Home » post » Conference: Limiting Knowledge in a Democracy

Our mission

Free Government Information (FGI) is a place for initiating dialogue and building consensus among the various players (libraries, government agencies, non-profit organizations, researchers, journalists, etc.) who have a stake in the preservation of and perpetual free access to government information. FGI promotes free government information through collaboration, education, advocacy and research.

Conference: Limiting Knowledge in a Democracy

This promises to be a very interesting conference! If you are going and will be blogging or tweeting, please let us know. (admin at freegovinfo.info)

Join award winning journalists, distinguished scholars, and policy makers to examine how the U.S. government and other political and cultural institutions distort or otherwise affect the flow of information. What limits on access to knowledge safeguard our democracy and what limits erode it?

Keynote: Seymour Hersh

Featured Speakers:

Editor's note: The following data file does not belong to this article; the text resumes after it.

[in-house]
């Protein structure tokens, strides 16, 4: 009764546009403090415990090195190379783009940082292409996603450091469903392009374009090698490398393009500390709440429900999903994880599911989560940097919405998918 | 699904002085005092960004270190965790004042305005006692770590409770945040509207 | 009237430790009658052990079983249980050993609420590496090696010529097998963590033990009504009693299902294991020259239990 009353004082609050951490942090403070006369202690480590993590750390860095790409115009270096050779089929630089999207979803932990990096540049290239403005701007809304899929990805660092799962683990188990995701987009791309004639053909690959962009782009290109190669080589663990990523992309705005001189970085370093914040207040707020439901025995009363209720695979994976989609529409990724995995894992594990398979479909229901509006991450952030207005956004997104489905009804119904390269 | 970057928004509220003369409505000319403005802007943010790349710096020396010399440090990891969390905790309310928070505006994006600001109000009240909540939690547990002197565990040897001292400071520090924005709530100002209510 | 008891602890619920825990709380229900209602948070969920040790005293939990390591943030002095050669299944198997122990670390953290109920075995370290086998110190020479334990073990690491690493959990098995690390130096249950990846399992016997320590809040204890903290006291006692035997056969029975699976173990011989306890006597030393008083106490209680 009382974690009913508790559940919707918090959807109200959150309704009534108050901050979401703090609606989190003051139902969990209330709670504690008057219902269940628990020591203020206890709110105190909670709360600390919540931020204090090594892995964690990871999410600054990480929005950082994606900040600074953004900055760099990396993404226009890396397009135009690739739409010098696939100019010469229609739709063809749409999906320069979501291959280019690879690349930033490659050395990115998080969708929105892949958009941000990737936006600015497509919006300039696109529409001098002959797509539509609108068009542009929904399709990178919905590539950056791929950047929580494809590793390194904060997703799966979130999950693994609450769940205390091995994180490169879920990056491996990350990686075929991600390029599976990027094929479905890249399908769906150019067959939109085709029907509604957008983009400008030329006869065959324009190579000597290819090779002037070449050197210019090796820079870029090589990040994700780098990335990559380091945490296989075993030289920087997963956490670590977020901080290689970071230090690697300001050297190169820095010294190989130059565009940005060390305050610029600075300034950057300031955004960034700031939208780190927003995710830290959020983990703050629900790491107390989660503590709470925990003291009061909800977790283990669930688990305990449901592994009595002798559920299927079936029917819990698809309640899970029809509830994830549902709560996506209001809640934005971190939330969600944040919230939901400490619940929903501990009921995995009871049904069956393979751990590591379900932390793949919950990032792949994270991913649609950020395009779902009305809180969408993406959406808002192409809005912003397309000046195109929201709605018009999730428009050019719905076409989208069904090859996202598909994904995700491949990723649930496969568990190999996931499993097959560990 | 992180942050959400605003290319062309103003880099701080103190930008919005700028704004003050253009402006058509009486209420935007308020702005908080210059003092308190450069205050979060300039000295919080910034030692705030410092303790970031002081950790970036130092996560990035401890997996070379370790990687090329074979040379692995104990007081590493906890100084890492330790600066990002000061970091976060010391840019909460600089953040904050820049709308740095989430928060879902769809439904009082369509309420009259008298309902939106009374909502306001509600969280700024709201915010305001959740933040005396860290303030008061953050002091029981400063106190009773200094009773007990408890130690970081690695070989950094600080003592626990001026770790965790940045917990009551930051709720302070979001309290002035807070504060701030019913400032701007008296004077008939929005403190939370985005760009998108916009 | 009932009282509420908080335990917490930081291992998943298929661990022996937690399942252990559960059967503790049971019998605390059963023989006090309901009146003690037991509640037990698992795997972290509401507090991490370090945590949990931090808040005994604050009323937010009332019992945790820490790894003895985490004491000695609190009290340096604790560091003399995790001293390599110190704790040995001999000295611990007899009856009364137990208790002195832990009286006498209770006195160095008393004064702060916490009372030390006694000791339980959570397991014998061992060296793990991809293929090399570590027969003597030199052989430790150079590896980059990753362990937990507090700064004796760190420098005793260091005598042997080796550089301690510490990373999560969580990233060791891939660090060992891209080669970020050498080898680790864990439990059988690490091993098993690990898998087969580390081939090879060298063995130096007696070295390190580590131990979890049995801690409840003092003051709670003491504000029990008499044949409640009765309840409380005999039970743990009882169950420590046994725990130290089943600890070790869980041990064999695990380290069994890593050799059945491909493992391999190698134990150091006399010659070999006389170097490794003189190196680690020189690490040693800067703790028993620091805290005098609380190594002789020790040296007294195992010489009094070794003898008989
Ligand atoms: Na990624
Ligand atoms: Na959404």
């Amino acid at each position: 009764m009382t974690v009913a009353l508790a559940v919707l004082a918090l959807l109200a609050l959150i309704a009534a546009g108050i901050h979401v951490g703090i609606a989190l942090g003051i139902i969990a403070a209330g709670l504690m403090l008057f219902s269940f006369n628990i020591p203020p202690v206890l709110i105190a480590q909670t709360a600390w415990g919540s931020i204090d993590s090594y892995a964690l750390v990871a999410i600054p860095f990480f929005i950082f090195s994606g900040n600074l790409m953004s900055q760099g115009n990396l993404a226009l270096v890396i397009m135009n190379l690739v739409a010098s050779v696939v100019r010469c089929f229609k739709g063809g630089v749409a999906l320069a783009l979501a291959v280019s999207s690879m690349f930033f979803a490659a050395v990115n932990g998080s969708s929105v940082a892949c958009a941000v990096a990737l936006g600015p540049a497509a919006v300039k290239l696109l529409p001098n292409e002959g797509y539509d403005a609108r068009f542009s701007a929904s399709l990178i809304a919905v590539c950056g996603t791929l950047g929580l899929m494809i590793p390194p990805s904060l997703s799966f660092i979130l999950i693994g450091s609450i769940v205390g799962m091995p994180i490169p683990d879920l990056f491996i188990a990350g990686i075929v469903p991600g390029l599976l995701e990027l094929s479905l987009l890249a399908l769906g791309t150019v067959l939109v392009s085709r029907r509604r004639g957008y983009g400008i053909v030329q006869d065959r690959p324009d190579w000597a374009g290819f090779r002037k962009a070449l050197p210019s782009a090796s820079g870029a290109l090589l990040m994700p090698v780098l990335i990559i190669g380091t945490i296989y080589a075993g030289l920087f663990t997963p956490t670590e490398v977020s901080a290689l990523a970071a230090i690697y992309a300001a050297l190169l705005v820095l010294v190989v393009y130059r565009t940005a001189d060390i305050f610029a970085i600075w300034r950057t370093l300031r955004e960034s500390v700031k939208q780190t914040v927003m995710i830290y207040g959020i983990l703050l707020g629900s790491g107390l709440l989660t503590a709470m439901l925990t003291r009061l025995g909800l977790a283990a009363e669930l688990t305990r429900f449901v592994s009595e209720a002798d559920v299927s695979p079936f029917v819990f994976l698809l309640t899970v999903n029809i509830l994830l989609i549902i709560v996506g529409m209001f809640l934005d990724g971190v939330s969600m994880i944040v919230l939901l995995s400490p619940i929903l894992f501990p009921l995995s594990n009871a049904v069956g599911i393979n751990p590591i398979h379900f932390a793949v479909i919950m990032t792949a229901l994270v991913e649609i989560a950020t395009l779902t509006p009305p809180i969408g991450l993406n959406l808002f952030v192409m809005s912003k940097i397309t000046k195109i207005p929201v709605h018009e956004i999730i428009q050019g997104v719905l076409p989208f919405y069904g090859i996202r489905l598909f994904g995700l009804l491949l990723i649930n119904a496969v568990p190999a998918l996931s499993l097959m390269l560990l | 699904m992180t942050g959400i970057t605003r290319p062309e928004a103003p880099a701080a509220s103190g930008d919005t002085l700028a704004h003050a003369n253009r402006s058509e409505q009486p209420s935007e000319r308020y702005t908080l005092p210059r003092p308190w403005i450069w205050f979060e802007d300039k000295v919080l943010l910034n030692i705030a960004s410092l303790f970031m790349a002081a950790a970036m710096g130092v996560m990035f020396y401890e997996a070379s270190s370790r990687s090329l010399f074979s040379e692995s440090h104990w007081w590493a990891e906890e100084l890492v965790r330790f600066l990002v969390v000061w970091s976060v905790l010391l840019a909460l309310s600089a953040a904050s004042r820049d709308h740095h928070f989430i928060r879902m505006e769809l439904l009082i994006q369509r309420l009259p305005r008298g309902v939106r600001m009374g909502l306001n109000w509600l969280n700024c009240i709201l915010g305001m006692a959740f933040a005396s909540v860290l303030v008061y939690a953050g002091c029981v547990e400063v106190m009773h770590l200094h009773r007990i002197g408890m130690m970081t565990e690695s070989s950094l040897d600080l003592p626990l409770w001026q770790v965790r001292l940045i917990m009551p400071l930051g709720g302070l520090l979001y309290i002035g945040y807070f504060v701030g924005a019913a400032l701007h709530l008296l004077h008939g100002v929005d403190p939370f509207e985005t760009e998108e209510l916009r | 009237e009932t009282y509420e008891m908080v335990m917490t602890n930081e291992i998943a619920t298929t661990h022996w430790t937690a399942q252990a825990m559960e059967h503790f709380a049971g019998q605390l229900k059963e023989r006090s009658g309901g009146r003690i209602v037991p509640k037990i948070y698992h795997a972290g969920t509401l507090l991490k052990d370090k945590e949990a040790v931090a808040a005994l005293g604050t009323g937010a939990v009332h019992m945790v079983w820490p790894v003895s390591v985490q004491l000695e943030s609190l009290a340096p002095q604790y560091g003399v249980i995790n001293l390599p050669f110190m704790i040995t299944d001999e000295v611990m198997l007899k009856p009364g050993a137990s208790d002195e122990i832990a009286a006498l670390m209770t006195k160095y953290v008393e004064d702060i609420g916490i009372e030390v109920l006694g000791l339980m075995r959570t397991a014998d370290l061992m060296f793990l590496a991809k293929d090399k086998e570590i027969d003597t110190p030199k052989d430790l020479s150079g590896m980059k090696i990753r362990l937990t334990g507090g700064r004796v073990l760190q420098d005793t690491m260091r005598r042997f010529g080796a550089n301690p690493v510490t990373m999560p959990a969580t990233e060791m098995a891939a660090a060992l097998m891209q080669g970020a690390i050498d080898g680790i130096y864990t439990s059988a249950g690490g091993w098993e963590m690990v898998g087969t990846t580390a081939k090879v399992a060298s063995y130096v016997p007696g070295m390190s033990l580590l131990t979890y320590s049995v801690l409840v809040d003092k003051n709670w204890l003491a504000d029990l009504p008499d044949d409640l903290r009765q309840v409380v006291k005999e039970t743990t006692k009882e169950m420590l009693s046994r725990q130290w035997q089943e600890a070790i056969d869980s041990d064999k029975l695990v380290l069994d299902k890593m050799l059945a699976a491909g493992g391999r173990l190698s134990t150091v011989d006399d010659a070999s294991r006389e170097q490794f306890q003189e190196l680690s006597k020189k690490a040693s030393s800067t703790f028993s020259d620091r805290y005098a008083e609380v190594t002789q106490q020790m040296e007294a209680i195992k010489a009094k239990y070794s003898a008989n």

Steven Aftergood
David D. Aufhauser
Ronald Bayer
Christopher Capozzola
Julie E. Cohen
Daniel Ellsberg
Peter L. Galison
Rebecca Goldstein
Glenn Greenwald
Dale Jamieson
Philip Kitcher
Nicholas Lemann
Eric Lichtblau
Michael Oppenheimer
Daniel Sarewitz
Jonathan Zittrain

Over three days, the conference will investigate how our government and other political and cultural institutions organize, fund, restrict, facilitate, or otherwise affect the flow of knowledge, and examine how limits may support or undermine democracy. Speakers will examine the government and technological structures and mechanisms that limit transparency, the influence of private interests and government over media and the propagation of misinformation, and the host of other powerful forces surrounding policy-making that curtail our knowledge and threaten our privacy.

We will also look at other institutions that significantly affect what we can know, what we ought to know and what we should try to know, including the research community itself, as well as the implicit limits located within our culture that strongly influence what we seek to know and what we are content not to know.

And, we will discuss the role of whistleblowers and investigative journalism to uphold public accountability.

These issues will be addressed from the perspectives of government policy, political science, public health, history, science, economics, media, law, journalism, and philosophy.

CC BY-NC-SA 4.0 This work is licensed under a Creative Commons Attribution-NonCommercial-ShareAlike 4.0 International License.

Leave a comment

Your email address will not be published. Required fields are marked *

This site uses Akismet to reduce spam. Learn how your comment data is processed.